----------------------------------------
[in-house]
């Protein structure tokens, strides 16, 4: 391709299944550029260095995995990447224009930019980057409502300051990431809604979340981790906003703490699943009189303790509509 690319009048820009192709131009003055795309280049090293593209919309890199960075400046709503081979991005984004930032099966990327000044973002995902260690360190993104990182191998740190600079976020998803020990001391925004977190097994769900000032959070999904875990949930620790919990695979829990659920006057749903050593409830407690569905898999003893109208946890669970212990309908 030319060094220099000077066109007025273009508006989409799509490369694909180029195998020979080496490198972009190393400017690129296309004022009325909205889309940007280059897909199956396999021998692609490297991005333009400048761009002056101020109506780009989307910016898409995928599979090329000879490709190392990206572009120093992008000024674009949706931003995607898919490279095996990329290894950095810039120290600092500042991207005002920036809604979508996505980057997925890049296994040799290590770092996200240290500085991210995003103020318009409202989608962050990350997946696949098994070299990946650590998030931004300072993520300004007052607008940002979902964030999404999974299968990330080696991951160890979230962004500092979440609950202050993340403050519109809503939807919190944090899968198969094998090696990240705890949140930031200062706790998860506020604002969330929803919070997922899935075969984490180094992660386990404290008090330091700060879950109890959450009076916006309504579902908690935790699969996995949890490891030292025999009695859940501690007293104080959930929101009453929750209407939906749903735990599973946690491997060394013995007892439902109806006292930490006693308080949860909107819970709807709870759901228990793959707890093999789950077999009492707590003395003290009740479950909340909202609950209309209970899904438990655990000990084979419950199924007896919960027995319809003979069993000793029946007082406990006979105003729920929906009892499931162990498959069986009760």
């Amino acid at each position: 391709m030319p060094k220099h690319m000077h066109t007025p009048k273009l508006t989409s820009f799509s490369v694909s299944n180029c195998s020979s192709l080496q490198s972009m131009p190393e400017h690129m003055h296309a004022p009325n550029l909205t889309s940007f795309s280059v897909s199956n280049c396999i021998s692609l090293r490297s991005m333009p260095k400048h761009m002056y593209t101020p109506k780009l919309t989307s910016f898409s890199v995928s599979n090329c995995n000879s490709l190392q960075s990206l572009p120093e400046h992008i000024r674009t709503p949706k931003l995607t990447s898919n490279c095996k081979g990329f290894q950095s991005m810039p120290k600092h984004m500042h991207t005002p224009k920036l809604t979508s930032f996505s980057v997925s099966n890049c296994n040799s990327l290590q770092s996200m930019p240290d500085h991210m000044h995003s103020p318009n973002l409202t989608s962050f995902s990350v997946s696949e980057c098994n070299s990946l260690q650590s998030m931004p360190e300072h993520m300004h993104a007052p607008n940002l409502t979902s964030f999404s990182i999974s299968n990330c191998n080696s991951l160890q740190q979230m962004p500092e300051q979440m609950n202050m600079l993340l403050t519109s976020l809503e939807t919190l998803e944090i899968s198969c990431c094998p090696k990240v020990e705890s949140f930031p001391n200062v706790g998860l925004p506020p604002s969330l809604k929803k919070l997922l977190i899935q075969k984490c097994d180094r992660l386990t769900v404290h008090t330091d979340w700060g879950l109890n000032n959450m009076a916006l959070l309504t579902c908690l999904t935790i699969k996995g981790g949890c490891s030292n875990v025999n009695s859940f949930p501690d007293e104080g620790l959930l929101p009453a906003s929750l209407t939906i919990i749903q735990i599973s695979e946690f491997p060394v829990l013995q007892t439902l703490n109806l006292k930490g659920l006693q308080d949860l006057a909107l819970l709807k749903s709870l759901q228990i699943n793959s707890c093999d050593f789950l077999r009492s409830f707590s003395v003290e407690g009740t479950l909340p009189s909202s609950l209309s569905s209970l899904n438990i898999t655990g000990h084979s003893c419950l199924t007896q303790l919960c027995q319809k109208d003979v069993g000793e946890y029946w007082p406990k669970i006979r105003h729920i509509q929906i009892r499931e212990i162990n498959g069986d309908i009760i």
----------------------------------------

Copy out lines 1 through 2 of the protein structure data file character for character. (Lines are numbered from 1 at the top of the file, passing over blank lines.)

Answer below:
[in-house]
């Protein structure tokens, strides 16, 4: 391709299944550029260095995995990447224009930019980057409502300051990431809604979340981790906003703490699943009189303790509509 690319009048820009192709131009003055795309280049090293593209919309890199960075400046709503081979991005984004930032099966990327000044973002995902260690360190993104990182191998740190600079976020998803020990001391925004977190097994769900000032959070999904875990949930620790919990695979829990659920006057749903050593409830407690569905898999003893109208946890669970212990309908 030319060094220099000077066109007025273009508006989409799509490369694909180029195998020979080496490198972009190393400017690129296309004022009325909205889309940007280059897909199956396999021998692609490297991005333009400048761009002056101020109506780009989307910016898409995928599979090329000879490709190392990206572009120093992008000024674009949706931003995607898919490279095996990329290894950095810039120290600092500042991207005002920036809604979508996505980057997925890049296994040799290590770092996200240290500085991210995003103020318009409202989608962050990350997946696949098994070299990946650590998030931004300072993520300004007052607008940002979902964030999404999974299968990330080696991951160890979230962004500092979440609950202050993340403050519109809503939807919190944090899968198969094998090696990240705890949140930031200062706790998860506020604002969330929803919070997922899935075969984490180094992660386990404290008090330091700060879950109890959450009076916006309504579902908690935790699969996995949890490891030292025999009695859940501690007293104080959930929101009453929750209407939906749903735990599973946690491997060394013995007892439902109806006292930490006693308080949860909107819970709807709870759901228990793959707890093999789950077999009492707590003395003290009740479950909340909202609950209309209970899904438990655990000990084979419950199924007896919960027995319809003979069993000793029946007082406990006979105003729920929906009892499931162990498959069986009760």